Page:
Animal Rights Groups File Lawsuit Against USDA Over Cormorants

In February, four animal rights groups filed suit in federal court against the U.S. Department of Agriculture in an attempt to prevent new rules for killing the double-crested cormorant (a fish eating bird) from going into effect.

The Animal Rights Foundation of Florida, Defenders of Wildlife, the Fund for Animals and the Humane Society of the United States filed the lawsuit to overturn a U.S. Fish and Wildlife Service ruling to allow state, federal and tribal officials in 24 states to kill cormorants in order to prevent the birds from killing too many fish.

In the 1960s and 1970s the cormorant was threatened. Since 1972, cormorants have been protected under the Migratory Bird Treaty Act and cannot be killed without the approval of the federal government. In the intervening years, the cormorant recovered and thrived to the point where fisherman and owners of fish farms complain that the cormorant is cause a significant decline in fish populations in many parts of the country.

In a press release announcing its lawsuit, the groups said,

The recent decisions by the U.S. Fish and Wildlife Service (FWS) and U.S. Department of Agriculture (USDA) allow state fish and wildlife agencies, Indian tribes, and USDA agents to kill unlimited numbers of cormorants — in 24 states where the birds are allegedly depleting fish stocks for sport fishing, and in 13 states where they are said to impact commercial fish farms — without any restrictions on time of year or location of the killings, and without showing any specific, localized harm caused by the birds. The government’s decision also allows, for the first time, killing of cormorants at the birds’ winter nesting sites by shooting, gassing, and breaking their necks, as well as destroying their nests and eggs.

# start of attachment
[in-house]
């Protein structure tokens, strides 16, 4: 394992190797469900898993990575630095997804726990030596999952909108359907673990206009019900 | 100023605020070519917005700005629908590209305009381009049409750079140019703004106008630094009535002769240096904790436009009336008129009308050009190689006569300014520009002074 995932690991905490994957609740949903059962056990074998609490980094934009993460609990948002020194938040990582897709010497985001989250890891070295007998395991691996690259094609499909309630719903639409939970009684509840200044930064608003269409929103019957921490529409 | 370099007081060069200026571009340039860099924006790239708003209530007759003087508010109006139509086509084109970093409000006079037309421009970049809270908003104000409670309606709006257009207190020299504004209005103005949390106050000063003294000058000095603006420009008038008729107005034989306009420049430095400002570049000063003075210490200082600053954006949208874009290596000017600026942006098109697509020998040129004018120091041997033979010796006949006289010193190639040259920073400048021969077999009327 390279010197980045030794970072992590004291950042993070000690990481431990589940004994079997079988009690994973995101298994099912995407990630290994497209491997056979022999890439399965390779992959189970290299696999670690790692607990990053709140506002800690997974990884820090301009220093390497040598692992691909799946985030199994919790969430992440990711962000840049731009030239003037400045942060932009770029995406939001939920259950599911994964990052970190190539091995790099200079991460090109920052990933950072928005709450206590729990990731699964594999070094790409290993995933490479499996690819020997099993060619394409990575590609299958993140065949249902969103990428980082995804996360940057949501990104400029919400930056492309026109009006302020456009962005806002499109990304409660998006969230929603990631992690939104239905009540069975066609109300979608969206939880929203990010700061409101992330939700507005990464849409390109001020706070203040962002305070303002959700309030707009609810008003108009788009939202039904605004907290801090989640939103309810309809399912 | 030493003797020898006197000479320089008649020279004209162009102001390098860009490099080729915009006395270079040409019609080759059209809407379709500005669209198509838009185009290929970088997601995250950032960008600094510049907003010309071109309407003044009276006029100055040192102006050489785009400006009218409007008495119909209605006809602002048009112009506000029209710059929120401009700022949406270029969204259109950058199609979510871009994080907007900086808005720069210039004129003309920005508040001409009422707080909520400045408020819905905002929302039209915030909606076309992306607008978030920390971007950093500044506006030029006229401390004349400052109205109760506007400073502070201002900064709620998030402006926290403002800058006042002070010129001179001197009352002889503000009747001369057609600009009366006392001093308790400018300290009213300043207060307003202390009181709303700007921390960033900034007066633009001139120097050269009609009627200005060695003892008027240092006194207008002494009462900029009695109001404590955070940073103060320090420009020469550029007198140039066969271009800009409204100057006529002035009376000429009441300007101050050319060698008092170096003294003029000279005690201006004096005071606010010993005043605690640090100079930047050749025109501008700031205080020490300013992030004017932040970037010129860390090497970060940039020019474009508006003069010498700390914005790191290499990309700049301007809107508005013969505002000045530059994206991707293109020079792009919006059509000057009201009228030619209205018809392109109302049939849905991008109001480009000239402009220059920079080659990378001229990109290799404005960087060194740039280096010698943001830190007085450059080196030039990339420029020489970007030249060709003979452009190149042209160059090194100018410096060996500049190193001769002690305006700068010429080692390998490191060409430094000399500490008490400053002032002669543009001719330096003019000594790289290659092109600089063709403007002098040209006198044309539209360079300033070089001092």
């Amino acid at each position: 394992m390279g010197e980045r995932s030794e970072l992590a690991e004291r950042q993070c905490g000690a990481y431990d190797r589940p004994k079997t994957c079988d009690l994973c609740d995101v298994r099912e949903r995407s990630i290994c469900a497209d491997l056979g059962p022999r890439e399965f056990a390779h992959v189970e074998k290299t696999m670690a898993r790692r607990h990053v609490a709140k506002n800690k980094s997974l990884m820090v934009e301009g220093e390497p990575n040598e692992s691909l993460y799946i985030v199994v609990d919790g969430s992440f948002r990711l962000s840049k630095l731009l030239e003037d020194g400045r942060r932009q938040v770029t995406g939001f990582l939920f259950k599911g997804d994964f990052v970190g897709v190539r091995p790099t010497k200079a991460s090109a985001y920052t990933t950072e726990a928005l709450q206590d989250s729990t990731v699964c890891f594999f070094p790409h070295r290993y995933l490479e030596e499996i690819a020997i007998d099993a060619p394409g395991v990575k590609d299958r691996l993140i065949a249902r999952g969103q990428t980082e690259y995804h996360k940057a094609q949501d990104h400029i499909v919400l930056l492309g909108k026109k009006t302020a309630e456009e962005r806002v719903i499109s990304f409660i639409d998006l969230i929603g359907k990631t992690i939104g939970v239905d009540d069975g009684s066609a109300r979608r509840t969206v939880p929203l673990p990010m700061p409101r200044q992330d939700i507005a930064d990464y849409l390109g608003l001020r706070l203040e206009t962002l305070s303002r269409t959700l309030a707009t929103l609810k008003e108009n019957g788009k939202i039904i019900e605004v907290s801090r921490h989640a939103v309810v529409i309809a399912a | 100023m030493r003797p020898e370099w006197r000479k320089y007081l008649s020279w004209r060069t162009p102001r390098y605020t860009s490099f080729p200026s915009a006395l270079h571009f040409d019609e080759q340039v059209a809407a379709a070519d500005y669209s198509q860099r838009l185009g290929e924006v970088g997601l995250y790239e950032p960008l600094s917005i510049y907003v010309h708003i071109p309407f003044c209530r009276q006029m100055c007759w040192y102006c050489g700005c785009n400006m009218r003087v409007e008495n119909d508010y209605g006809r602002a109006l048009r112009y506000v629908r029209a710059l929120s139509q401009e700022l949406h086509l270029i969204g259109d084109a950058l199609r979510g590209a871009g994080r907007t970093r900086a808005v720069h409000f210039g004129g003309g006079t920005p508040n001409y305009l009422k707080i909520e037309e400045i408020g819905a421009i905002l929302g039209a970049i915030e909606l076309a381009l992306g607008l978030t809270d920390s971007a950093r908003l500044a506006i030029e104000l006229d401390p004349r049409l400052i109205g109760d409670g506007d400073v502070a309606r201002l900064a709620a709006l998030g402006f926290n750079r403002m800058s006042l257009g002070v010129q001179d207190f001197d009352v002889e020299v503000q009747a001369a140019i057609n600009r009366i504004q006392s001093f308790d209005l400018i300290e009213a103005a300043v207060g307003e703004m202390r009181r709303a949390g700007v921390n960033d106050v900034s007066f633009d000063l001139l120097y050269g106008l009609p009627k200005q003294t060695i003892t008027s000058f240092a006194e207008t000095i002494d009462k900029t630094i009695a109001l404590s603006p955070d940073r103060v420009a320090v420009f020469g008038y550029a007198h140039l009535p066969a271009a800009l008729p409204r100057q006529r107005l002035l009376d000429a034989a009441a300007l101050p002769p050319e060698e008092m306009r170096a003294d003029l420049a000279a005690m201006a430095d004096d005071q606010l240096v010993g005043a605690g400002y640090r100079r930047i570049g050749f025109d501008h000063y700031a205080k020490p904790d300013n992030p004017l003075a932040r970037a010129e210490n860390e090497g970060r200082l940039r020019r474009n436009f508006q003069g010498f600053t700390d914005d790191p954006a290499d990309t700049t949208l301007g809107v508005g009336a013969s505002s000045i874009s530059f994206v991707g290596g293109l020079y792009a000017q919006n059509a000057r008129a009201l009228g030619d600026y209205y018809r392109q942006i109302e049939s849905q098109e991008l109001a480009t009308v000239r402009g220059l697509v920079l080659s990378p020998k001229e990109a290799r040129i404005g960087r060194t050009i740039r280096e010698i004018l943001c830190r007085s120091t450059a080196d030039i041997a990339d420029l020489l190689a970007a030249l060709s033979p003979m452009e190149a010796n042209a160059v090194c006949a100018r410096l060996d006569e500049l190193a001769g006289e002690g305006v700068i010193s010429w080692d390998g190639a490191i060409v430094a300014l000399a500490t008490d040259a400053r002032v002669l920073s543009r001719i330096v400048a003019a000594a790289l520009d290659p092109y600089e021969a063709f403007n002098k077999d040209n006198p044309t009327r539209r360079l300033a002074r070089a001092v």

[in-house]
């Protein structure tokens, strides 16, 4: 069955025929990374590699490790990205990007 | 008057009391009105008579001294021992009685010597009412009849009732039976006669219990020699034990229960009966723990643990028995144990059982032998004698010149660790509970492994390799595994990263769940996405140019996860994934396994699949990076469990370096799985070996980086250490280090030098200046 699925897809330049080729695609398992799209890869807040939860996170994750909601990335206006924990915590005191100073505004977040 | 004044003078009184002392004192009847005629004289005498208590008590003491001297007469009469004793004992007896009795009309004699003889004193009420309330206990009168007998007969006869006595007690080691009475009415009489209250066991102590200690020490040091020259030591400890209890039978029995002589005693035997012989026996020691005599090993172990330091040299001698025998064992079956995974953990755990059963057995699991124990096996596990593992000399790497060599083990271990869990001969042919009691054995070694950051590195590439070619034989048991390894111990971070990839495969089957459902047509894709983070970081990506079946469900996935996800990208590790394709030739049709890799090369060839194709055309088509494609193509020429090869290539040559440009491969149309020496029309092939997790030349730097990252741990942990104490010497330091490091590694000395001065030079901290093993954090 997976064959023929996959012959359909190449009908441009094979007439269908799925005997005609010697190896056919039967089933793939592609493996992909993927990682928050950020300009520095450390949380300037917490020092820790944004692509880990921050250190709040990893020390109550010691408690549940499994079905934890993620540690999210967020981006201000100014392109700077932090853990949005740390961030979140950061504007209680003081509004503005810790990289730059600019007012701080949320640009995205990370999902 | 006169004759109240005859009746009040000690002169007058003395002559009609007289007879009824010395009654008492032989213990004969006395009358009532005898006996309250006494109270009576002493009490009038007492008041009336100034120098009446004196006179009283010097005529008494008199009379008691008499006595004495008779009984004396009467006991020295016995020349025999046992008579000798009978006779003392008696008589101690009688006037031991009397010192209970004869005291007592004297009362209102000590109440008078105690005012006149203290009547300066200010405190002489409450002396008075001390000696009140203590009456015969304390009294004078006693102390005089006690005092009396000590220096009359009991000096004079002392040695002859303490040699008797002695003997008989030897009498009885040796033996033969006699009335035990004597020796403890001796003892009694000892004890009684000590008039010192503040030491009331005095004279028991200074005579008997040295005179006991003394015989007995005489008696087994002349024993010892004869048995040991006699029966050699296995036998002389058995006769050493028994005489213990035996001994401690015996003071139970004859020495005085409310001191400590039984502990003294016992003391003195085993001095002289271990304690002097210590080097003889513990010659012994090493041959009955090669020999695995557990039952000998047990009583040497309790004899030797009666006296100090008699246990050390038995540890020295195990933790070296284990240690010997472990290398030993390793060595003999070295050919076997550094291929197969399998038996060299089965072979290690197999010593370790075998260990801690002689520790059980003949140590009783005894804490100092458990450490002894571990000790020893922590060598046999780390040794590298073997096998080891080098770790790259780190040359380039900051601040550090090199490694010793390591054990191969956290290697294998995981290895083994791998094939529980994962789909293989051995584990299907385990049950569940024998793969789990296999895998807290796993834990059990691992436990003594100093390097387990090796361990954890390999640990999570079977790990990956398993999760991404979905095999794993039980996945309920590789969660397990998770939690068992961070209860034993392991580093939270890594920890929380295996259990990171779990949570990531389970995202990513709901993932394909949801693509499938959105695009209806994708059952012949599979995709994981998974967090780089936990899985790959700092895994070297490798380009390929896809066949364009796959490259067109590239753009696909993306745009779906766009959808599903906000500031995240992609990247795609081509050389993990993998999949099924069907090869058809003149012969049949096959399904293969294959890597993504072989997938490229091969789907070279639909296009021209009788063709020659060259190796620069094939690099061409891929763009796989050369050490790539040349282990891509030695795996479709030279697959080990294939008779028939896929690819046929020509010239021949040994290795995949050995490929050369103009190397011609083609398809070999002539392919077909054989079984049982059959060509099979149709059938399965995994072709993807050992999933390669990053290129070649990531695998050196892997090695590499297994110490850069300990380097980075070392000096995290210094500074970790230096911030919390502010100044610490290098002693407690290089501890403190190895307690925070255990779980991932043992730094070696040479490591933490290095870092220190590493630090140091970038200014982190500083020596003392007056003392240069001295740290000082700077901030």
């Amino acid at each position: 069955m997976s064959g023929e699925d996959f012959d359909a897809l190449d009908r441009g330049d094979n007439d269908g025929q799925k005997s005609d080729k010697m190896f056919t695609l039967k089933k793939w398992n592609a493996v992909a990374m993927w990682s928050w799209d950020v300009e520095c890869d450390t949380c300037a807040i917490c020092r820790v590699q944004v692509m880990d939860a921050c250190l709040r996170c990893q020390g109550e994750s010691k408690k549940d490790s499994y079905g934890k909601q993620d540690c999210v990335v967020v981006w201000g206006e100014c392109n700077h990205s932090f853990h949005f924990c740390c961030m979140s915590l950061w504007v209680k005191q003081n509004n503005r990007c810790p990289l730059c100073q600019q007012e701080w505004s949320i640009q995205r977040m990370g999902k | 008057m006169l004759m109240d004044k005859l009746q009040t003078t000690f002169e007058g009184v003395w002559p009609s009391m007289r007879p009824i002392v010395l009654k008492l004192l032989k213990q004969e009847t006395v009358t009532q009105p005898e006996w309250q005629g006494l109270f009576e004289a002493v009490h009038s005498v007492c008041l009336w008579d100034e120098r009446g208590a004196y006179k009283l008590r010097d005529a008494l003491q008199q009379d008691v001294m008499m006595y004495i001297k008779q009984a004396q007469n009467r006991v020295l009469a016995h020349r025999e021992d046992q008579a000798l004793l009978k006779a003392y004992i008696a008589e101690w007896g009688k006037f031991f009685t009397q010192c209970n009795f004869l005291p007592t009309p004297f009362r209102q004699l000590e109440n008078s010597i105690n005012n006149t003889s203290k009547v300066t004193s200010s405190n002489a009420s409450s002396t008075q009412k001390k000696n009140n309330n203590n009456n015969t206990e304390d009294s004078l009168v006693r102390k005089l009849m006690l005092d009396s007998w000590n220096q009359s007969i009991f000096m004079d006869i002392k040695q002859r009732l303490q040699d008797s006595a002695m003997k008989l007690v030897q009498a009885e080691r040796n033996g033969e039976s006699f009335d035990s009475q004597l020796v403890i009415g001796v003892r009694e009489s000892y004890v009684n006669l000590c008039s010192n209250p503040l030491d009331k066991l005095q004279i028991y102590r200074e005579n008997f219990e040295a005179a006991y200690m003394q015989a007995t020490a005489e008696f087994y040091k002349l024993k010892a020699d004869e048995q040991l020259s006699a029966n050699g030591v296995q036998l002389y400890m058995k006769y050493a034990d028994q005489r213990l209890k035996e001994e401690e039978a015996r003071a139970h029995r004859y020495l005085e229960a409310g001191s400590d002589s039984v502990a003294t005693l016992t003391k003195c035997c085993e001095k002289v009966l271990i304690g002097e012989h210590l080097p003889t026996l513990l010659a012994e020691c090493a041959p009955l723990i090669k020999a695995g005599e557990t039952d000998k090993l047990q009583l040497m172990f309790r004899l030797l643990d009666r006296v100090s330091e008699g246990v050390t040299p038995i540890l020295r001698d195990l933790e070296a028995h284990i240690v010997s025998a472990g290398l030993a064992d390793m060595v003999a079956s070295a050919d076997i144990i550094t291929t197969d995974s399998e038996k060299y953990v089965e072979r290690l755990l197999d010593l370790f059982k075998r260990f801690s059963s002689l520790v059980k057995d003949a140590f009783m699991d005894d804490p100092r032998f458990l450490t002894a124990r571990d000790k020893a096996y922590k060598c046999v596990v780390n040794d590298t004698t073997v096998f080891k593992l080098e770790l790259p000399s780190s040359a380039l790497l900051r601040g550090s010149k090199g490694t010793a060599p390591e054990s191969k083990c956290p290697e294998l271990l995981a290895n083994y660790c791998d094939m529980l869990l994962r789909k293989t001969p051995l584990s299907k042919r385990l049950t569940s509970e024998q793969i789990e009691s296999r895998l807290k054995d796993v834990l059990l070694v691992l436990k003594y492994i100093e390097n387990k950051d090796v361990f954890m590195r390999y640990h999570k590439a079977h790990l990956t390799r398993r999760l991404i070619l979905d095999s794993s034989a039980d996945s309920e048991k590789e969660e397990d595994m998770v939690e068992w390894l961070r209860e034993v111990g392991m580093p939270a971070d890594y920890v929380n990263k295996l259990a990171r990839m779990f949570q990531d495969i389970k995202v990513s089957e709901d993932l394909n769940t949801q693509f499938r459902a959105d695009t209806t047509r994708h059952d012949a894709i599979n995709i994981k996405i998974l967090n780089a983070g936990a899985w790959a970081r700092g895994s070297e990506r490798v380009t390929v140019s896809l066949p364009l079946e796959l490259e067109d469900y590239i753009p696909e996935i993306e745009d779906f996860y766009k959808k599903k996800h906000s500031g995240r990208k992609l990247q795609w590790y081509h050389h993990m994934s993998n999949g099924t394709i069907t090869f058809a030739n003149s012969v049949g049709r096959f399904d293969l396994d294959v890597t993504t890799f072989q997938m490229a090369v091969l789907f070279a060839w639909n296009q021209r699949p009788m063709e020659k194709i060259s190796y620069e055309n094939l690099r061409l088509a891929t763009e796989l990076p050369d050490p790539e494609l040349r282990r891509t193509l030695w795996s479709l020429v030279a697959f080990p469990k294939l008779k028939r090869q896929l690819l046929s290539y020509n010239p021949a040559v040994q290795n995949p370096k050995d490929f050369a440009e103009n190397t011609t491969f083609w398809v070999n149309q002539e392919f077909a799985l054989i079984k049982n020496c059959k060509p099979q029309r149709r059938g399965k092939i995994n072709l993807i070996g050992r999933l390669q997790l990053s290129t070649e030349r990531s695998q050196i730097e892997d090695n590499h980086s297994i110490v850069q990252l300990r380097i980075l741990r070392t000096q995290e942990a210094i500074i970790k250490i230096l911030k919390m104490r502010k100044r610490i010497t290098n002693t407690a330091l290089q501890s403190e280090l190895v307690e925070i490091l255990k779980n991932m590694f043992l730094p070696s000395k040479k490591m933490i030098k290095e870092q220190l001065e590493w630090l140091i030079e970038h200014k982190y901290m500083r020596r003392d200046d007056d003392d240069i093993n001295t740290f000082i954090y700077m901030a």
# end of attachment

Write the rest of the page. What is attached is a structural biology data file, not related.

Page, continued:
The organizations filing the suit — The Fund for Animals, The Humane Society of the United States, Defenders of Wildlife, and the Animal Rights Foundation of Florida — point to studies indicating that the amount of fish eaten by cormorants represents only a small fraction of fish productivity, and suggesting that fish-eating birds like cormorants tend to eat diseased or dying fish because they are easier to catch, and therefore play a beneficial role at fish farms by decreasing the potential spread of disease. The FWS itself has flatly conceded that “commercially and recreationally valuable fish do not generally make up a large proportion of [cormorants’] diet.”

The oddest statement from the group came from The Fund for Animals president Mark Markarian who offered this interesting defense of hunting,

Cormorants, like many other birds, eat fish to survive, and should not be punished for doing what comes naturally. Writing a blank check to kill tens of thousands of protected birds at any time and any place is an extreme knee-jerk reaction to placate the sport fishing and commercial fish farming industries.

Why couldn’t the cormorants just learn to switch to a vegan diet? And why is The Fund not so understanding when humans just do what comes naturally and hunt/fish for food?

The full text of the lawsuit can be read here (97kb PDF).


Federal lawsuit filed to stop mass killing of double-crested cormorants. Fund for Animals, Press Release, February 5, 2004.

Animal group sues over cormorants killing. Frederic J. Frommer, Associated Press, February 6, 2004.

The Animal Rights Foundation of Florida Will Keep Them Together

The Orlando Sentinel ran a profile of animal rights activists Carla and Bryan Wilson — married 10 years now and using their activism to bond. (Awwwwww). The Wilsons are the Central Florida coordinators for the Animal Rights Foundation of Florida.